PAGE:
• Therefore, option (b) is the correct answer.

Q2. ‘Mission Indradhanush’ launched by the Government of India pertains to (2016)

(a) immunization of children and pregnant women
(b) construction of smart cities across the country
(c) India’s own search for the Earth-like planets in outer space
(d) New Educational Policy

Ans: (a)

Source: TH


Science & Technology

WHO Report on Global Trans Fat Elimination

For Prelims: World Health Organization (WHO), Trans fats, Bad Cholesterol (LDL), Eat Right Movement, Heart Attack Rewind, Diabetes, Food Safety and Standards Authority of India (FSSAI), REPLACE.

For Mains: Impacts of Trans Fat, Challenges in Eliminating Trans Fat, Initiatives to Eliminate Trans Fat.

Why in News?

A new report from the World Health Organization (WHO) has found that 5 billion people globally remain unprotected from harmful trans fats, increasing their risk of heart disease and death.

  • WHO first called for the global elimination of industrially produced trans fats in 2018, with an elimination target set for 2023.

What are the Major Highlights of the Report?

  • According to WHO, the consumption of trans fats, which can be found in packaged foods, baked goods, cooking oils and spreads, is responsible for up to half a million premature deaths from heart disease every year.
  • 43 countries have now implemented best-practice policies for tackling trans-fat in food, with 2.8 billion people protected globally. Many countries in America and Europe have phased the substance out with bans on partially hydrogenated oils.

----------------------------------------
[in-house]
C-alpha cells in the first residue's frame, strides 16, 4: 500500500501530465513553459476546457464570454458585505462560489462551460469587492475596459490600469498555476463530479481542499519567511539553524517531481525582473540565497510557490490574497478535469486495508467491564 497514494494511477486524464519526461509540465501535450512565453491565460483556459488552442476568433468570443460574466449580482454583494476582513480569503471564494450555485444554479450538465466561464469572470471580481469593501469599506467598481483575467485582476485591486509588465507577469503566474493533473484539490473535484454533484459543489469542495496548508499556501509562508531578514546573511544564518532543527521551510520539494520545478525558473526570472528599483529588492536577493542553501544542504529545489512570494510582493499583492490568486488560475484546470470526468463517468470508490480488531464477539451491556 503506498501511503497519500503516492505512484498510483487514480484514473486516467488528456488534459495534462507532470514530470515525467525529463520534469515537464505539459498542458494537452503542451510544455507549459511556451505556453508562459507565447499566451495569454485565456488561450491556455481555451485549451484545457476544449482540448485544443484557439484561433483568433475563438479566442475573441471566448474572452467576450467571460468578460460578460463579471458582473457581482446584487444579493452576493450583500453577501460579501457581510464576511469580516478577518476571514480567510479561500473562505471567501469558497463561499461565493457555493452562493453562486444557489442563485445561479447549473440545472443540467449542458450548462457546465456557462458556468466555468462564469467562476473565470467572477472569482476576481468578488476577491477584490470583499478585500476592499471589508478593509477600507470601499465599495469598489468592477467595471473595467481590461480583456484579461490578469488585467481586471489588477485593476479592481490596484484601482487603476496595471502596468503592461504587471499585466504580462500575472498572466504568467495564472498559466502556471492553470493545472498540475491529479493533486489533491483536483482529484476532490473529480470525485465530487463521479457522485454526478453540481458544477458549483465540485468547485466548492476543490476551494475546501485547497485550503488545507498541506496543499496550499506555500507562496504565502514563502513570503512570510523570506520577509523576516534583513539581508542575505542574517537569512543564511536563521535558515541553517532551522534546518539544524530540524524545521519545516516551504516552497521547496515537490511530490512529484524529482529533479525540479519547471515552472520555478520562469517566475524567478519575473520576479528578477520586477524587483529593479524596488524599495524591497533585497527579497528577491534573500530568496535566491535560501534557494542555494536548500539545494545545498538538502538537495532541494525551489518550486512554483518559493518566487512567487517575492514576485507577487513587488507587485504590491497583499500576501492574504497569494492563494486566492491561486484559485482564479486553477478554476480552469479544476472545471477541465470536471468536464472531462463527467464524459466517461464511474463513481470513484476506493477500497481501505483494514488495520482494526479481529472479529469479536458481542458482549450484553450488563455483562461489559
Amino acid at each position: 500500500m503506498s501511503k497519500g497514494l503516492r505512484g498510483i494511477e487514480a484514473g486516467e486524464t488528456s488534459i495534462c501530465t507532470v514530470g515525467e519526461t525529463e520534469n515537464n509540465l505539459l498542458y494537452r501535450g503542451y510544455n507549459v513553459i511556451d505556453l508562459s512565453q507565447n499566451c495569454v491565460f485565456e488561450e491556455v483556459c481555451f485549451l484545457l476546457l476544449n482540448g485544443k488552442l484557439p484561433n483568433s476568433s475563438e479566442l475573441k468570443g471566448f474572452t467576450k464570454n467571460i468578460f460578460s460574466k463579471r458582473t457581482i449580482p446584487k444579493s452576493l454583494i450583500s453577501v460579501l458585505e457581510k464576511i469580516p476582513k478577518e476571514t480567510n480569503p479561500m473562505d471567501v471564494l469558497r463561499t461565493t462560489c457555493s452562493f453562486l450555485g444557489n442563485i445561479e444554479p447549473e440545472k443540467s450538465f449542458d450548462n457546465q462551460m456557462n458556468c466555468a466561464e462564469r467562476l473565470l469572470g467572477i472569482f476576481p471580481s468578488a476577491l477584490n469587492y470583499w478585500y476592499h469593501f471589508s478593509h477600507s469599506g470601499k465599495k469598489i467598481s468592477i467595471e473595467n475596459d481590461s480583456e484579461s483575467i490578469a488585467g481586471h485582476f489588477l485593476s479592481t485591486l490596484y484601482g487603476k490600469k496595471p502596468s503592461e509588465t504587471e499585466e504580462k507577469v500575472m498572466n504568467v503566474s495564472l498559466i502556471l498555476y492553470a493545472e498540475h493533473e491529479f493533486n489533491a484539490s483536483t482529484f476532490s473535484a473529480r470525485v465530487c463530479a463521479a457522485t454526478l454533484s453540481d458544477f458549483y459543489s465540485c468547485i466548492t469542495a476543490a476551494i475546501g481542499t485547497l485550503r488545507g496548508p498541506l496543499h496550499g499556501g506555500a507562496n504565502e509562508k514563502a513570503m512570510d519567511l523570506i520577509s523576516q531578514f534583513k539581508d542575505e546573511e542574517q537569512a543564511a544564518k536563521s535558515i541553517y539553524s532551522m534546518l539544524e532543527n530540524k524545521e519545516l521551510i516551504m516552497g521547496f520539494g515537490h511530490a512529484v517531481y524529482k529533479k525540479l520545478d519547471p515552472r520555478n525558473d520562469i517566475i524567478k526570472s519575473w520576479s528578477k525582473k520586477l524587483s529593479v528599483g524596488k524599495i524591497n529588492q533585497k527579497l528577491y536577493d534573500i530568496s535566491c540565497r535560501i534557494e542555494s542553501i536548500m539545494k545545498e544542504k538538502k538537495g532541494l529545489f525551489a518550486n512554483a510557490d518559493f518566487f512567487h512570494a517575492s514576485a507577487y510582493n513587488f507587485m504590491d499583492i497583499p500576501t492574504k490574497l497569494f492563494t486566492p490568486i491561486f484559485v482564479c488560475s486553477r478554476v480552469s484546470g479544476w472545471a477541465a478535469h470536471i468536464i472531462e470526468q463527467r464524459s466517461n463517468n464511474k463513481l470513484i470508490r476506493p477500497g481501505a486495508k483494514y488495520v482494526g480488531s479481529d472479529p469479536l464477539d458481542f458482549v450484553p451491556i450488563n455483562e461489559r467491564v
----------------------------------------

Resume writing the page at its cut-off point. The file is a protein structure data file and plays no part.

• However, no low-income countries have yet adopted such measures.
  • Currently, 9 of the 16 countries with the highest estimated proportion of coronary heart disease deaths caused by trans-fat intake do not have a best-practice policy.
    • They are Australia, Azerbaijan, Bhutan, Ecuador, Egypt, Iran (Islamic Republic of), Nepal, Pakistan and Republic of Korea.
  • Best-practices in trans-fat elimination policies follow specific criteria established by WHO and limit industrially produced trans-fat in all settings. There are two best-practice policy alternatives:
    • mandatory national limit of 2 grams of industrially produced trans-fat per 100 grams of total fat in all foods;
    • mandatory national ban on the production or use of partially hydrogenated oils as an ingredient in all foods.

What are Trans Fats?

  • About:
    • Trans fat, or trans-fatty acids, are unsaturated fatty acids that come from either natural or industrial sources.